Relative to the bank's trading book.  I recall the chairman coming down to my office one afternoon.  He shut the door to my office and told me he was wondering if our bond trading activities were really delivering for the bank.  So he asked me to run a simulation wherein we turned over the bond portfolio every two years (i.e. replace 4 1/6 percent of the portfolio every month) over a five year period, based on purchases at the historical Fed auction prices.  He wanted the results on his desk the next morning.  I reported to the CEO the next morning, accompanied by my manager, the bank's chief economist.  The answer ratified that our traders were consistently beating the market by a statistically significant, and financially material, margin that was well worth the costs of technology and performance-based compensation.

High performance analytics (HPA) in our current decade

 Fast forward thirty years, and we are now getting very close to achieving excascale computing.  For the problem just described, the implications are very dramatic.  We can now refine the model to have sufficient subscripts on the decision variable to enable modeling closer to the business reality by defining a new problem framework with some realistic ranges on individual dimension limits.
 
Additional subscripts better capture problem & facilitate solution analysis

You may wonder why a modeler might include legal location of the entity holding a security as a dimension in the framework.  Well, it turns out there are different tax treatments for various securities, in different, yes even neighboring, states in the US.  If you consider cross border holdings, then geo-political risk and foreign exchange risk come into play.  Euro-denominated securities could be put on a USD equivalent basis, but if they are still denominated in euros when a market disruption or failure occurs, the USD cash equivalent value may change.  Sure, on the tax treatment issue, you could handle the issue through the ETL, or data input stage, to put all securities on a pre-tax or after-tax equivalent basis.  However, you would not be able to perform "what-if"  simulations or post-optimality / parametric analysis with an optimization problem that is memory resident with billion-way concurrency.  Instead, you would need to reload "big data."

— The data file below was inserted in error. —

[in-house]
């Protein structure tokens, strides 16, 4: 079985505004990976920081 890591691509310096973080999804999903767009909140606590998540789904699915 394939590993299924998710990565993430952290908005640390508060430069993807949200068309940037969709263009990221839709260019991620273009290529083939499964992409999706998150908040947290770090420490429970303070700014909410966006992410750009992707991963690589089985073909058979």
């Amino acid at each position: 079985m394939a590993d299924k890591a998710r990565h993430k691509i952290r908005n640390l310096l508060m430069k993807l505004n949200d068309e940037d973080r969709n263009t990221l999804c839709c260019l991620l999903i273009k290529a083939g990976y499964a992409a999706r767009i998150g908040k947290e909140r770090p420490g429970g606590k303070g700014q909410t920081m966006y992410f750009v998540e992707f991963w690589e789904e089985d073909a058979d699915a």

You may also wonder why the problem framework should include the utility dimension.  Well, that has to do with risk appetite.  With the proper formulation, this mathematical programming problem can allow course correction on what securities to buy, sell, and hold, based on the extent to which profit plan targets have been met.  The appetite for risk would likely increase after goals have been met by sufficient margin, say 110%, 150%, 200%, and 250%.  In this case there would be four breakpoints introduced for the objective function, which would in effect quadruple the problem size.  But remember, decision variable subscripts are getting cheaper!
 
In the first scenario in the high performance balance sheet management problem formulation, I allowed the dimension sizes to exhaust all practical problem sizes.  The result was nearly three quadrillion decision variables.  Scenario two is a more conservative formulation, still very realistic for most mid-to-larger sized firms, which is in the neighborhood of nine billion decision variables.
 

HPA Takeaways

 
In summary, high performance analytics is not just about speedIt enables modeling that:
  • can consume massive volumes of data
  • is closer to the business reality
  • can encompass a vast array of possibilities
  • can surface whole families of solutions + associated trade-offs
  • can identify and portray the connectedness of solutions
  • fosters a far deeper understanding of the solution and its sensitivity to model assumptions and uncontrollable forces
 I will have more to say from a higher level perspective in a blog post on Friday that addresses what HPA means to CEO's.  Please stay tuned!
 
tags: HPA

2 Trackbacks

  1. [...] of acquiring knowledge is learning through high performance analytics (HPA).  As noted in my last post that pointed to the value of HPA for modelers, CEOs are entering an era where it will be possible [...]

  2. By See HPA and Buy It Now at #SASGF13! on April 29, 2013 at 5:19 pm

    [...] two past posts, I sought to explain what HPA means to modelers and what HPA means to CEOs.  I would like to invite you to check out videos 3-5 in a series, [...]